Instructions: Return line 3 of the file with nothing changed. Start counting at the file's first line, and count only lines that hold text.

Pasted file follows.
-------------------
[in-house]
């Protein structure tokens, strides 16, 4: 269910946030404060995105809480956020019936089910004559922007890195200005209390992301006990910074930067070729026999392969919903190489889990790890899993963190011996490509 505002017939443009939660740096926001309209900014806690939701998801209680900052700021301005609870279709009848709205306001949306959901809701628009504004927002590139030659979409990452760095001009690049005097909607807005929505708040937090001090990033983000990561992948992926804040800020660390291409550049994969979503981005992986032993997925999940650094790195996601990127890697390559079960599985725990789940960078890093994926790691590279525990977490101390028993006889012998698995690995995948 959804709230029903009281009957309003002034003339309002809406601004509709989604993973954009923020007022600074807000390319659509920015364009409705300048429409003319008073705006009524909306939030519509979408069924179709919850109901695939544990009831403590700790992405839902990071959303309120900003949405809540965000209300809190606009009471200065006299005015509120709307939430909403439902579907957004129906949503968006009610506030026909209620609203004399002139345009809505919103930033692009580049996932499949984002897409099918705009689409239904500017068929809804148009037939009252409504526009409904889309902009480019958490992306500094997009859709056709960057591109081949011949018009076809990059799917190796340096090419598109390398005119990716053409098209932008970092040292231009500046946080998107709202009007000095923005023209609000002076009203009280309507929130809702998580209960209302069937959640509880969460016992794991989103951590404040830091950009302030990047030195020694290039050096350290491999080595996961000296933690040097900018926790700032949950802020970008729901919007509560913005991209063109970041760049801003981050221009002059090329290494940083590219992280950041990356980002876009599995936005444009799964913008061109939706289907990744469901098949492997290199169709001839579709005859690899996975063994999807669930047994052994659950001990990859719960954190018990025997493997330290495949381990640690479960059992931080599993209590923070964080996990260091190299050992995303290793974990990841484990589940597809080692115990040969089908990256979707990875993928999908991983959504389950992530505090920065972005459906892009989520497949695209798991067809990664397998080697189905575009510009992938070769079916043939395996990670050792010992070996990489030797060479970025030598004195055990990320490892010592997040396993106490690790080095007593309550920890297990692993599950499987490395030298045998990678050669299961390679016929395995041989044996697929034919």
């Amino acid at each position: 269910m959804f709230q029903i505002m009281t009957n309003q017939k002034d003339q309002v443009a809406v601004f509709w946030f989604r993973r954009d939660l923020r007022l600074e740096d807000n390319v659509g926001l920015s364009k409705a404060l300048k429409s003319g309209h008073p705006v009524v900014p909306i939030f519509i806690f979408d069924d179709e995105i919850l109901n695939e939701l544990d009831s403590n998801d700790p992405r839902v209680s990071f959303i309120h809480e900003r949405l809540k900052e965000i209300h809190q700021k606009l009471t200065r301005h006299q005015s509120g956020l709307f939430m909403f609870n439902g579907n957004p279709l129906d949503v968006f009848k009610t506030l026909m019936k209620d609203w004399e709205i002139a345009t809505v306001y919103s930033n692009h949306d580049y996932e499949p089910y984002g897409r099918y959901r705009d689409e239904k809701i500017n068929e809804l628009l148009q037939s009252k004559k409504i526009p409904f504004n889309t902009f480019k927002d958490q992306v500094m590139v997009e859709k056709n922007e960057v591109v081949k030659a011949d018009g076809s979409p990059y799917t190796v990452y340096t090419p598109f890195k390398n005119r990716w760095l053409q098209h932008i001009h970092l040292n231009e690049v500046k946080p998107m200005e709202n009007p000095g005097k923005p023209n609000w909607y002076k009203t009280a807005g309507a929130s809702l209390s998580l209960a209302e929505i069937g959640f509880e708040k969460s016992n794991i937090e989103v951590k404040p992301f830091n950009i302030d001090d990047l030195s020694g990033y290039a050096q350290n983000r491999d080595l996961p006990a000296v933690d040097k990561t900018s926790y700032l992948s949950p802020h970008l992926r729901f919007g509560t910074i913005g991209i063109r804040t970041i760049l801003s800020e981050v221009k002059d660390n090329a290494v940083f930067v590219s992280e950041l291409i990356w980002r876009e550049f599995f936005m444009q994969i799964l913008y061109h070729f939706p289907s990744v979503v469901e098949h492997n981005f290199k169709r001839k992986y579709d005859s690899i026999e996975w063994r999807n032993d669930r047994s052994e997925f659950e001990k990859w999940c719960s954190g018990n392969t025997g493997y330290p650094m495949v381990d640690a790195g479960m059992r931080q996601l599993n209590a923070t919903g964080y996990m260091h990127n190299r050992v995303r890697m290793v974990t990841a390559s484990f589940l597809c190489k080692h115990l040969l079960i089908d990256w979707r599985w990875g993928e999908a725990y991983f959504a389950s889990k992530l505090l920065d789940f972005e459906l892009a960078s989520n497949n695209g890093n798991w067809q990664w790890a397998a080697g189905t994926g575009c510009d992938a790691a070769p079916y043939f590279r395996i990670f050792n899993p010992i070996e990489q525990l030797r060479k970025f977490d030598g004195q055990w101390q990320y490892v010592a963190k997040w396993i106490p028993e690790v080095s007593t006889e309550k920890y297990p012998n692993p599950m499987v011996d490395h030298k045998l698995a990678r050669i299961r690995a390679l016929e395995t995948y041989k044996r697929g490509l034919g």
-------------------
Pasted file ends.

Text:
């Amino acid at each position: 269910m959804f709230q029903i505002m009281t009957n309003q017939k002034d003339q309002v443009a809406v601004f509709w946030f989604r993973r954009d939660l923020r007022l600074e740096d807000n390319v659509g926001l920015s364009k409705a404060l300048k429409s003319g309209h008073p705006v009524v900014p909306i939030f519509i806690f979408d069924d179709e995105i919850l109901n695939e939701l544990d009831s403590n998801d700790p992405r839902v209680s990071f959303i309120h809480e900003r949405l809540k900052e965000i209300h809190q700021k606009l009471t200065r301005h006299q005015s509120g956020l709307f939430m909403f609870n439902g579907n957004p279709l129906d949503v968006f009848k009610t506030l026909m019936k209620d609203w004399e709205i002139a345009t809505v306001y919103s930033n692009h949306d580049y996932e499949p089910y984002g897409r099918y959901r705009d689409e239904k809701i500017n068929e809804l628009l148009q037939s009252k004559k409504i526009p409904f504004n889309t902009f480019k927002d958490q992306v500094m590139v997009e859709k056709n922007e960057v591109v081949k030659a011949d018009g076809s979409p990059y799917t190796v990452y340096t090419p598109f890195k390398n005119r990716w760095l053409q098209h932008i001009h970092l040292n231009e690049v500046k946080p998107m200005e709202n009007p000095g005097k923005p023209n609000w909607y002076k009203t009280a807005g309507a929130s809702l209390s998580l209960a209302e929505i069937g959640f509880e708040k969460s016992n794991i937090e989103v951590k404040p992301f830091n950009i302030d001090d990047l030195s020694g990033y290039a050096q350290n983000r491999d080595l996961p006990a000296v933690d040097k990561t900018s926790y700032l992948s949950p802020h970008l992926r729901f919007g509560t910074i913005g991209i063109r804040t970041i760049l801003s800020e981050v221009k002059d660390n090329a290494v940083f930067v590219s992280e950041l291409i990356w980002r876009e550049f599995f936005m444009q994969i799964l913008y061109h070729f939706p289907s990744v979503v469901e098949h492997n981005f290199k169709r001839k992986y579709d005859s690899i026999e996975w063994r999807n032993d669930r047994s052994e997925f659950e001990k990859w999940c719960s954190g018990n392969t025997g493997y330290p650094m495949v381990d640690a790195g479960m059992r931080q996601l599993n209590a923070t919903g964080y996990m260091h990127n190299r050992v995303r890697m290793v974990t990841a390559s484990f589940l597809c190489k080692h115990l040969l079960i089908d990256w979707r599985w990875g993928e999908a725990y991983f959504a389950s889990k992530l505090l920065d789940f972005e459906l892009a960078s989520n497949n695209g890093n798991w067809q990664w790890a397998a080697g189905t994926g575009c510009d992938a790691a070769p079916y043939f590279r395996i990670f050792n899993p010992i070996e990489q525990l030797r060479k970025f977490d030598g004195q055990w101390q990320y490892v010592a963190k997040w396993i106490p028993e690790v080095s007593t006889e309550k920890y297990p012998n692993p599950m499987v011996d490395h030298k045998l698995a990678r050669i299961r690995a390679l016929e395995t995948y041989k044996r697929g490509l034919g």